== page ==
transform: translate3d(0,0,0);
 transition: left .15s ease-in-out, box-shadow .2s ease-in-out .3s;
}
.open.drawer {
 left: 0;
 box-shadow: 10px 0 15px rgba(0,0,0, .3);
 transition: box-shadow .2s ease-in-out, left .15s ease-in-out .3s;
}

View on Codepen.io

Wrap up

So that’s it! You might ask, “Why use this over animations which (now) have animation-direction built in?” I find transitions a bit more concise and manageable. This technique does lose its advantage over animations, though, when you start having to do more than two transitons. It simply becomes cumbersome, and manually re-ordering transition definitions doesn’t scale well.

Thanks for reading and I hope someone will find this trick as useful as we have.

Touch Input and Responsive Web Design

With the release of Windows 8, touch has finally landed on the desktop. There have been some great posts about the design implications of this change, but I haven’t seen much about technical implications, so I decided to write this. Chances are you’ve thought about  touch interaction if you were building a separate mobile site, but what does it mean for a desktop site or a responsive site?

Why Optimize for Touch?

Why is this something you’d want to do? It boils down to making things better for those who visit your site regardless of the device they’re using. This is why many people and companies have chosen Responsive Web Design. But what does Windows 8 have to do with any of this? It’s the first desktop operating system to include touch (and pen input, but more about that later) as an OS-wide, first-class input mechanism. So suddenly, if you have touch hardware, your desktop browser is going to be firing real touch events instead of using a third-party software abstraction to fire mouse events in the OS.

Who should be checking to see if their site needs any changes? If you’re doing anything with JavaScript click-handlers – most sites these days are doing something - then there are some touch-related things to think about. Additionally, maybe you want to consider gestures of some sort or you want to incorporate two or three-finger touch events. But the most important thing to consider is how you handle the simple single-touch event. Often you’ll want to trigger a touch event instead of click.

I’m going to focus on this last one as I think it’s the most common case. The reason single-touch needs “fixing” is that click events incur a penalty in the form of a 300 millisecond delay on many touch-enabled devices. This is to allow the OS to determine if you meant to pan or zoom instead of just clicking. You can speed up this interaction by checking those things yourself.

Optimizing (allthethings) for Touch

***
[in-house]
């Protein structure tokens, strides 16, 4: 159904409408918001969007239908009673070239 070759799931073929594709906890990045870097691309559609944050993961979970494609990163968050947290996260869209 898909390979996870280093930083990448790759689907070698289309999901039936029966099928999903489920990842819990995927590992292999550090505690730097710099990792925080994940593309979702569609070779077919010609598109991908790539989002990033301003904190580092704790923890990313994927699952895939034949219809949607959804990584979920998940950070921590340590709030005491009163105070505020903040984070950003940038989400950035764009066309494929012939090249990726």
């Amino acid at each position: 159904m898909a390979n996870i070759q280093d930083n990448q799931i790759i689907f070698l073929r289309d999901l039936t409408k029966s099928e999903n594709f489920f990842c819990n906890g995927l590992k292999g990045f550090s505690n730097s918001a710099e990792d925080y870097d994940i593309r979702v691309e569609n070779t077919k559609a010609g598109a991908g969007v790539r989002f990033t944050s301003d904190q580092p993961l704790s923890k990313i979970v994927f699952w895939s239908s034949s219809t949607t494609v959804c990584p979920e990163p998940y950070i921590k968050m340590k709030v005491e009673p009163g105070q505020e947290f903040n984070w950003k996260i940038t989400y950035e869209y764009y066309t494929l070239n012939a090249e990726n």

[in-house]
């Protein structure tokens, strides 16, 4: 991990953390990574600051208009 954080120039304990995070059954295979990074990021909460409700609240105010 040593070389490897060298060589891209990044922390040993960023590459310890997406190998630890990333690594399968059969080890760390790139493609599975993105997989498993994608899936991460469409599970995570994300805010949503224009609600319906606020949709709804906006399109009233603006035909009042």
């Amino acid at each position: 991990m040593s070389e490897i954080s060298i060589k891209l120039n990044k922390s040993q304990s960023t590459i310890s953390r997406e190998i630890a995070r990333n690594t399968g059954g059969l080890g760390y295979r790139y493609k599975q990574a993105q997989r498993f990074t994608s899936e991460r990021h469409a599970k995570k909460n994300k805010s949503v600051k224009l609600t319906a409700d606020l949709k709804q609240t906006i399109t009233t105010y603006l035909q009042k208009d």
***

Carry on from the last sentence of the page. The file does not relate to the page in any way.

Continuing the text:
There are a few ways to do this. You can feature-detect touch events and then bind to “touchend” instead of click. (Modernizr is great for this but may be overkill for this one use case.) If you decide to go this route you will have to manage everything yourself: handle touch, determine if the user is scrolling/panning/zooming (if they are: don’t fire the handlers, if they’re not: fire it), and then after you fire it there will still be a click event fired.

What—you were expecting this to be straightforward? We are dealing with web browsers after all! What can we do to make this easier? Use a library, of course! But before doing that, I recommend reading through this Google post (this was the first place I read about the technique) so that you understand everything involved with overriding the default browser behavior. The library I’d recommend using is FTLabs’s FastClick. Be sure to read through the source too, it’s well documented. The nice thing about FastClick is that you only have to bind it once for the whole document and it only inserts itself if your device supports touch, as it has the feature-detection built in.

The Touch Future (or: When Touch is Not Enough)

Touch and click events are closely related as there was some effort to have backwards compatibility. But leave it to IE to break up the party. Turns out IE10 and “Metro” apps don’t have touch events (read more about the problem in this Modernizr issue on Github). Instead, Microsoft has abstracted and unified input mechanisms with what they’re calling pointer events. Instead of binding to touch or click, you bind to pointer event and the OS knows when to fire it based on the input method you’re currently using (touch, mouse, pen, laser, etc.). Boris Smus has written a polyfill for pointer events and has a great post explaining it, though I think it might not be ready for primetime. Recently, the W3C has formed a committee to begin the standardization process for pointer events, so it’s definitely something to keep an eye on.

I think pointer events will be the way forward because they are a better abstraction, and you don’t have to do a bunch of hokey pokey to get things to work properly, you simply let the browser do the heavy lifting for you. Even if that’s true though, touch events aren’t going anywhere anytime soon. They’re something you’ll need to feature-detect (there’s talk of defining Modernizr.pointer or Modernizr.mspointer in the above Modernizr issue) and then do what web developers always do: treat IE differently.